Wednesday, January 29, 2014

A Penny's Worth: The story of a husband, father and a brother during the Haiyan Supertyphoon

As we mark the third month since Typhoon Haiyan hit the Philippines, I want to share the story of Mark whose journey made him realize the real value of money.

In one barangay where we put up a Women and young Children Space, a young mother named Hope  (not her real name) shared the story of her husband (Mark). Hope said her husband is now bedridden after what she claimed was a traumatic experience for Mark (but I will reserve that for another story). She began by sharing that she and her husband Mark were local entrepreneurs who worked hard to provide a decent life for their family. But when Supertyphoon Haiyan hit their village they realized the real value of money. She said that during the supertyphoon, her husband was separated from them. She and all her children were able to find shelter in one of the elementary classrooms while her husband Mark still went to the field to make sure the coconuts were safe in the storage area. Mark then found shelter in the day care center which was about 20 meters away from the classroom. But the classroom was not going to withstand the supertyphoon and Hope was quick to decide that they had to run across the street and find shelter instead in the barangay hall. Mark was not able to see his family leave the classroom but he did saw how its roof was torn to pieces by the storm and the classroom walls collapsing slowly. People were screaming in fear and Mark wanted to run in the middle of the storm thinking his family was inside the classroom. Mark was held by his siblings telling him it was not safe for him. Mark was crying and he was emotional throughout the whole morning as he was calling out his wife and his children. He was repentant for making the crops safe first instead of joining his family and securing their safety. Mark could not be calmed the whole morning. When the wind mellowed a little, he ran into the classroom and was relieved to find out that his family was safe in the barangay hall.

The next day, Mark and 2 of his brothers decided to go to Tacloban to check on the condition of their youngest sister and other family members. They joined some other men from their village. They made sure they have enough money for whatever incidental expenses they might incur during that visit. They left their village at dawn to catch the early bus trip going to Tacloban. But they realized that no vehicle will be able to travel the highway with all the debris scattered on the road. Being physically fit and able, Mark and the other men from their village decided to walk the 40 kilometer stretch to reach Tacloban. What they did not expect was the horror they will encounter in the journey and the emotional and mental anguish it will have on them.

Hope recalled that Mark told him how he felt helpless during that long walk to Tacloban. Mark can only feel pity for the lifeless children and women lying on the roadside, over some trees and together with the debris. Mark shared to his wife how he felt  thinking these children and women could have been his family. He wanted to help them but the money he had in his pocket could not be of any value for them. Mark felt helpless.

The day long walk made Mark and the other men hungry. They did not bring any packed lunch thinking they could buy some food along the way with the money they prepared in their pockets.
They did not expect the extent of the damage to the properties and livelihood of the people in Leyte. No store was open. No food. No water. There was nothing to buy. Money has no value.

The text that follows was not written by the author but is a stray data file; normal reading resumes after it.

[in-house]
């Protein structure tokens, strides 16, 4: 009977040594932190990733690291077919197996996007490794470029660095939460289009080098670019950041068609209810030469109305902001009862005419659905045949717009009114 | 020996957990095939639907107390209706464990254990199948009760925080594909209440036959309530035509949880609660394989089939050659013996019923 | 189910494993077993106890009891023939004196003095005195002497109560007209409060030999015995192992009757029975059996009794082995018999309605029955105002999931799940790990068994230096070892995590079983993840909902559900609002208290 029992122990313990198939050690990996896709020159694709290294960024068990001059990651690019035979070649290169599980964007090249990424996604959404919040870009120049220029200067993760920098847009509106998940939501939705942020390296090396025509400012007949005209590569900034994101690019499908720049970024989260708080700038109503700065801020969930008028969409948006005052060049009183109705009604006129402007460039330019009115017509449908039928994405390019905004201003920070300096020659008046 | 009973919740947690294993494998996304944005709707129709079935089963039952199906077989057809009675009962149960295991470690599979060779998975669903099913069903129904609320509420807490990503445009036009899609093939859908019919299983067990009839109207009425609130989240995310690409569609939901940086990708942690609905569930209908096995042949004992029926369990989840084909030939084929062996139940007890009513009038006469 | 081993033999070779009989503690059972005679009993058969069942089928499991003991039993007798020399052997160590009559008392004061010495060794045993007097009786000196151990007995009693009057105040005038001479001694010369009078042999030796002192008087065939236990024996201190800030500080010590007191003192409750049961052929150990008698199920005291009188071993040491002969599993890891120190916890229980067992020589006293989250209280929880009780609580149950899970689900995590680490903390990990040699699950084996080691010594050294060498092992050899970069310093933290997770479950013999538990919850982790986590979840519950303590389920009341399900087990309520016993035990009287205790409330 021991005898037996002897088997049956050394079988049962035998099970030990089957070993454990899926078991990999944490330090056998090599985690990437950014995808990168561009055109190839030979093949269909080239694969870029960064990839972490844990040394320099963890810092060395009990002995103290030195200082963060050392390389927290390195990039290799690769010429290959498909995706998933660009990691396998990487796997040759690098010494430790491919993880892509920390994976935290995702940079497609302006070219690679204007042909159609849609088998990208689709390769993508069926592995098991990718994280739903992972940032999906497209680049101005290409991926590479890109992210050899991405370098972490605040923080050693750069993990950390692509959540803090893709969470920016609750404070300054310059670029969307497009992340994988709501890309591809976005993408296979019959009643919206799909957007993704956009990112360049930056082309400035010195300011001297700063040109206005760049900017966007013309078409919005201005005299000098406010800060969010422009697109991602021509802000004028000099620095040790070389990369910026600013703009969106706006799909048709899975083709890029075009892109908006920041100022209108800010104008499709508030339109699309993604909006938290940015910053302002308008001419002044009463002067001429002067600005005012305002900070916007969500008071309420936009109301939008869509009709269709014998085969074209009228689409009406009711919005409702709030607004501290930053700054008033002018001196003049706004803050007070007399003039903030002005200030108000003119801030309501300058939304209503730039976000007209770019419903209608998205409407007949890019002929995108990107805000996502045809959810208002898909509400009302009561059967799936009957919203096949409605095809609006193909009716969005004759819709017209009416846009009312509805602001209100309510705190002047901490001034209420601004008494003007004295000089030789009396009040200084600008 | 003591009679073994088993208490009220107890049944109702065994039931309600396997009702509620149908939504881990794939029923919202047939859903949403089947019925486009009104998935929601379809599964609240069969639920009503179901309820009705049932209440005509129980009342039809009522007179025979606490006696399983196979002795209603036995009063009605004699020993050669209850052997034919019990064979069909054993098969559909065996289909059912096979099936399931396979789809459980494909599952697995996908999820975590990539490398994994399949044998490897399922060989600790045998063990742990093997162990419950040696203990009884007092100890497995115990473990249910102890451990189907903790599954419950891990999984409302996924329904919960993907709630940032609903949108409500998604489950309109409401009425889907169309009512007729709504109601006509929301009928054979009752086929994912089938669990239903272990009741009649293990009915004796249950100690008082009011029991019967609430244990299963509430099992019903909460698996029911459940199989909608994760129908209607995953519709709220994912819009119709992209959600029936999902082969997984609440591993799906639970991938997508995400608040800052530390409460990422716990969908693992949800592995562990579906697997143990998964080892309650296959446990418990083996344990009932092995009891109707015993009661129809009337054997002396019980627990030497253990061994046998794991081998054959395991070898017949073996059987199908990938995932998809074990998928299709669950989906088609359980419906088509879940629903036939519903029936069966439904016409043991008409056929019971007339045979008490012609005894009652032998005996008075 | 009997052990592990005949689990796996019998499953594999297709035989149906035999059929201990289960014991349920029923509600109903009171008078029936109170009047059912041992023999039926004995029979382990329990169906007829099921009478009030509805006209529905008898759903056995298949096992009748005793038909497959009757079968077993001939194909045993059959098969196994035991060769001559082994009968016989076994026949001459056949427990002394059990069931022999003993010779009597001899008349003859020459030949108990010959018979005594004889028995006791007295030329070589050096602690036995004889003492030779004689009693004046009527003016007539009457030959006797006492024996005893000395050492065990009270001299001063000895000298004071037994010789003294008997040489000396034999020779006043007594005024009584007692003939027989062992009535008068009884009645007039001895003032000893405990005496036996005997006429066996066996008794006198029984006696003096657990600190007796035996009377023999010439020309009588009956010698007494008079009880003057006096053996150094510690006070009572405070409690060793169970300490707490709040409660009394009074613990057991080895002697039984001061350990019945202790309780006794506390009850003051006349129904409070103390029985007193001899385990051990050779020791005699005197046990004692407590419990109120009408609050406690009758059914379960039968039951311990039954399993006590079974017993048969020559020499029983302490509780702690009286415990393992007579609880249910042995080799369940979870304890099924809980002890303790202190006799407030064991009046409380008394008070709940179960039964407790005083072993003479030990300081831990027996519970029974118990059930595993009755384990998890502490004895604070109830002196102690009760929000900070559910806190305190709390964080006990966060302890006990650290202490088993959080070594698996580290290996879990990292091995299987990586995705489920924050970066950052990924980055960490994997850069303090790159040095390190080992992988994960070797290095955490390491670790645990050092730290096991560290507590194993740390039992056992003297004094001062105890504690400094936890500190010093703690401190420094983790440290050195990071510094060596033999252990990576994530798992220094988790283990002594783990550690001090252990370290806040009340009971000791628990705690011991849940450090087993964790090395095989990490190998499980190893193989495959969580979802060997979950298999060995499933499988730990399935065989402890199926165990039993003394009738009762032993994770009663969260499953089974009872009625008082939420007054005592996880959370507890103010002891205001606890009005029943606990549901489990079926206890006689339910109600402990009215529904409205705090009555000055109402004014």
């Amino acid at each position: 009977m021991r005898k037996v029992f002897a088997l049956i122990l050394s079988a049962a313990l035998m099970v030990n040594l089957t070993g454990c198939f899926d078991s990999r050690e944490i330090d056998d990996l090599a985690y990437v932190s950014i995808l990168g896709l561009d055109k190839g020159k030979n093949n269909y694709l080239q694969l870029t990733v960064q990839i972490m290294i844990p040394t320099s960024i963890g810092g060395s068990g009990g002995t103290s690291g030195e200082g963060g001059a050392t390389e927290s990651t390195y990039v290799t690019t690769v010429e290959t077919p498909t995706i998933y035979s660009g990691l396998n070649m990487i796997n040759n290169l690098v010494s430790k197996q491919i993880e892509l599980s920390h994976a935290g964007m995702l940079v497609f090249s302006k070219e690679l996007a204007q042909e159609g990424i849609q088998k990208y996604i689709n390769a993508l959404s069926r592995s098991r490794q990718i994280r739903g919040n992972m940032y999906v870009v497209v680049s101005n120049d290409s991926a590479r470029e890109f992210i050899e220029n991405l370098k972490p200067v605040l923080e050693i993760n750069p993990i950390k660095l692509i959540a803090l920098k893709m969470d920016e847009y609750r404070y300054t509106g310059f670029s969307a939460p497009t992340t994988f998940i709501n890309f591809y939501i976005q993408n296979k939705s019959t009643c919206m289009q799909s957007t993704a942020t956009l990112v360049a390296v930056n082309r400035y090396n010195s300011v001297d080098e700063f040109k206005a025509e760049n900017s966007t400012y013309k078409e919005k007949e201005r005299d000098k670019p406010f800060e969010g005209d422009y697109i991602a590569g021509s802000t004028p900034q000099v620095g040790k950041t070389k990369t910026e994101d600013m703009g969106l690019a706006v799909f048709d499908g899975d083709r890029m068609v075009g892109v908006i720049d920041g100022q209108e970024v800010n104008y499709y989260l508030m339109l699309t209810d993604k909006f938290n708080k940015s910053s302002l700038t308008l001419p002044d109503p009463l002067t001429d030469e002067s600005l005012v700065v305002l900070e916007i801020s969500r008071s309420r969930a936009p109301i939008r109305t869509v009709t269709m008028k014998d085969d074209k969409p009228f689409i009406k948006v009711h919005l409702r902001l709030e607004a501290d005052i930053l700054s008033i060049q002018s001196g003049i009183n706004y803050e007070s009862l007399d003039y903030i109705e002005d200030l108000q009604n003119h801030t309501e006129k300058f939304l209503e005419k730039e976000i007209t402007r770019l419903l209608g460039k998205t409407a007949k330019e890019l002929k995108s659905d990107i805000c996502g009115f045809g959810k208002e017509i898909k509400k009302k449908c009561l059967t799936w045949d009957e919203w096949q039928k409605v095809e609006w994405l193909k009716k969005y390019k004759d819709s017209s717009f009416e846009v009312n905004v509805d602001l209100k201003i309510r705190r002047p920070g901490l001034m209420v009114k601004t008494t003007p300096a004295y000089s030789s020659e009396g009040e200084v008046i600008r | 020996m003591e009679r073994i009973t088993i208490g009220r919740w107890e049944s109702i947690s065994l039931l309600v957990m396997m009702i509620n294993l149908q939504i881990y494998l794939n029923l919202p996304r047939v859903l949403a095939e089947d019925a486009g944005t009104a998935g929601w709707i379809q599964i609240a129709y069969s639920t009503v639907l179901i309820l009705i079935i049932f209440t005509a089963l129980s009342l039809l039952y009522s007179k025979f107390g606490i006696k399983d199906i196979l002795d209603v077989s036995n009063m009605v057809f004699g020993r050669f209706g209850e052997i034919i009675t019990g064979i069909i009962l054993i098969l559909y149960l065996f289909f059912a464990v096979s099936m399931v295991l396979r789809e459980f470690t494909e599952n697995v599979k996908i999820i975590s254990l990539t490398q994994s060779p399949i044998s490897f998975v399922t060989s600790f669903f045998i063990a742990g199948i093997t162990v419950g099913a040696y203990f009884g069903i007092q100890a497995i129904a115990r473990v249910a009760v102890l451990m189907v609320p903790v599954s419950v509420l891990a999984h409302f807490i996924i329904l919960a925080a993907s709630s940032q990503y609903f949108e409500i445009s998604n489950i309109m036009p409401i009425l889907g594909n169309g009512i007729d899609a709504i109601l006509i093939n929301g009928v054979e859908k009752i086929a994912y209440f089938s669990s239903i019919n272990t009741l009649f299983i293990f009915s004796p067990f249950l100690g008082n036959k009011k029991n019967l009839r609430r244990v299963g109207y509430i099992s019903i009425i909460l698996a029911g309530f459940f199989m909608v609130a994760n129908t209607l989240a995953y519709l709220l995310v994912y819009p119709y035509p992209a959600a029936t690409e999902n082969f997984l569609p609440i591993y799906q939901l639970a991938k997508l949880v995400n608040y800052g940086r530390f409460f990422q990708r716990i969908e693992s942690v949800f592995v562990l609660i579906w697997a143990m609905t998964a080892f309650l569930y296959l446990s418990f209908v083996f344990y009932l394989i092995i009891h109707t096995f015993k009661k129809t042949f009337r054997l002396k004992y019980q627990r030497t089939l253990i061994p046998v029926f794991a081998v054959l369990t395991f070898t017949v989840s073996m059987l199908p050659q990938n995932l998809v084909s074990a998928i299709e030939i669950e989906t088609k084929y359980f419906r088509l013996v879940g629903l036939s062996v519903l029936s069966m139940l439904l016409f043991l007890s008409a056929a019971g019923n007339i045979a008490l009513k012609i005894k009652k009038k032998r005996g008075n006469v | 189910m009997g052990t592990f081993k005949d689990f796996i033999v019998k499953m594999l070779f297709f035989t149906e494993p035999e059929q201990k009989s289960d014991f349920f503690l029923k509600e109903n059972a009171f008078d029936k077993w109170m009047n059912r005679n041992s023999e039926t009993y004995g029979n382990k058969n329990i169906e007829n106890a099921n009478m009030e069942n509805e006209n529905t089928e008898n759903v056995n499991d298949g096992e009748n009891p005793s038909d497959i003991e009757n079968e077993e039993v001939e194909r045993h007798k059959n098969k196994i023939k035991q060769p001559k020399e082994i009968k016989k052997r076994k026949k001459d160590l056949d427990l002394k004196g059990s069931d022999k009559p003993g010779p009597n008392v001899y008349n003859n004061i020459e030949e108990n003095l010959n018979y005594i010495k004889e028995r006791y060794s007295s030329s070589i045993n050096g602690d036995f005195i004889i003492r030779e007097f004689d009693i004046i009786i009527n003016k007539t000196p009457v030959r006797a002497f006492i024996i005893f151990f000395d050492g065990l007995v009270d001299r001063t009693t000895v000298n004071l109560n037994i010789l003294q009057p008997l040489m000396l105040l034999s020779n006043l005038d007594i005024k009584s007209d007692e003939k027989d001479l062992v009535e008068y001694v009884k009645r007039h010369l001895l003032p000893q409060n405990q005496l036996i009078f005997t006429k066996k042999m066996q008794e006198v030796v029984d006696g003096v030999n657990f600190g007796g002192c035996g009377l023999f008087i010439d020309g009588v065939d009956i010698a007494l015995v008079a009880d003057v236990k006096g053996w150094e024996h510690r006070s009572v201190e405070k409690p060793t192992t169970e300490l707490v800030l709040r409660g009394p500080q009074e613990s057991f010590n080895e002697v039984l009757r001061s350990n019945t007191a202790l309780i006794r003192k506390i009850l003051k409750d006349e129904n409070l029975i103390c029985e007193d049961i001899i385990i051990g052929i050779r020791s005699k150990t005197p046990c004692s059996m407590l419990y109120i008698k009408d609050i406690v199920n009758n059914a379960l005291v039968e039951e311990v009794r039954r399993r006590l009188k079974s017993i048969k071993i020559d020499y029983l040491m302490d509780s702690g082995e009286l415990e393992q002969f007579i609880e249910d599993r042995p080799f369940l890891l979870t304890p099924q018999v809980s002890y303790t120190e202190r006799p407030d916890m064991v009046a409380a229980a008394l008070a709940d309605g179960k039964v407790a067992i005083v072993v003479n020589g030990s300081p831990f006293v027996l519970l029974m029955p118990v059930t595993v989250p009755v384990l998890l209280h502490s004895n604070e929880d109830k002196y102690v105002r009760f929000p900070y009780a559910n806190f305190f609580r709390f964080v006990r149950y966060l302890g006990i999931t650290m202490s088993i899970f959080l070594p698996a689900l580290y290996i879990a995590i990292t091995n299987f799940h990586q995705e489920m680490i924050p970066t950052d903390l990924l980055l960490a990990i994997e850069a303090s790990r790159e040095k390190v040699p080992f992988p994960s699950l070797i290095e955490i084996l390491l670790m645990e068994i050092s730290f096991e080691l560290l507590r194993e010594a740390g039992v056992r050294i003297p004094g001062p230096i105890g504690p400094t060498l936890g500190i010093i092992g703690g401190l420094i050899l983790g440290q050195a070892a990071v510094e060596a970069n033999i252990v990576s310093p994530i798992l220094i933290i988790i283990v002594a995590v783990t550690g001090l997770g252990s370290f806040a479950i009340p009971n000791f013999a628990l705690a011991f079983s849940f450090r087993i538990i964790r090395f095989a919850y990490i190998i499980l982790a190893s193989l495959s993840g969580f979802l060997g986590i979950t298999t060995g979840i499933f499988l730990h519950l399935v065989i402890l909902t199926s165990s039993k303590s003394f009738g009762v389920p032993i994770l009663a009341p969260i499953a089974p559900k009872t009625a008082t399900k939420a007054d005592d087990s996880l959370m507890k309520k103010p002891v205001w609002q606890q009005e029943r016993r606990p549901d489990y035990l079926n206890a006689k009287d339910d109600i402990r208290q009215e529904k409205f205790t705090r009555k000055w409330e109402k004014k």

When they arrived at Tacloban, Mark and the other men went straight to the boarding house where their sister and other relatives were staying. The boarding house was totally destroyed. The owner was there but she did not know the whereabouts of her boarders. She was grieving for the loss of her property that she had invested in. It has no more value. She spent millions of pesos to invest on her rental business but it was all gone in just a matter of minutes. All her invested efforts, time and money were for naught. 

Mark was not able to find his sister. They searched the city of possible whereabouts of his sister. Other people were there too searching in evacuation centers, makeshift hospitals and worst, in the pile of dead bodies. People from all walks of life were there searching just like Mark. Mark and the men were tired. They had money but it could not buy anything. Money had no value. Mark reflected how the rich and the poor were made equal by the supertyphoon.

Mark and the men took another long day to walk back home to their village.  In that journey, they realized what was really important in life and the real worth of a penny.

Wednesday, January 1, 2014

Happy New Year


Celebrated New Year in Manila for the first time. I wondered how will we welcome New Year? There is not Ball Drop here like in Time Square? No, big parades nor any traditional public activity where people can go.

Will the church have some activity to welcome the New Year at 12 midnight? What can we do?

My family was present to celebrate with us.

The fireworks and the firecrackers were deafening. I wonder why most Filipinos light up a firecracker? Do they really believe that it will drive bad spirits away like the original intention was? Or it was a form of celebration? Or people simply want to hear a big bang? Or they just want to do what the pop culture dictates? How should Christians welcome the new year?

How will the church welcome New Year? What does your church teach its people?

Jesus said, "I am the light of the world." (John 8:12).

We reflected on this. We prayed and prayed for each other. And we claimed the light that is Jesus.

We light up this New Year as a symbol of our claim that Jesus will be our guiding light for 2014.

Happy New Year 2014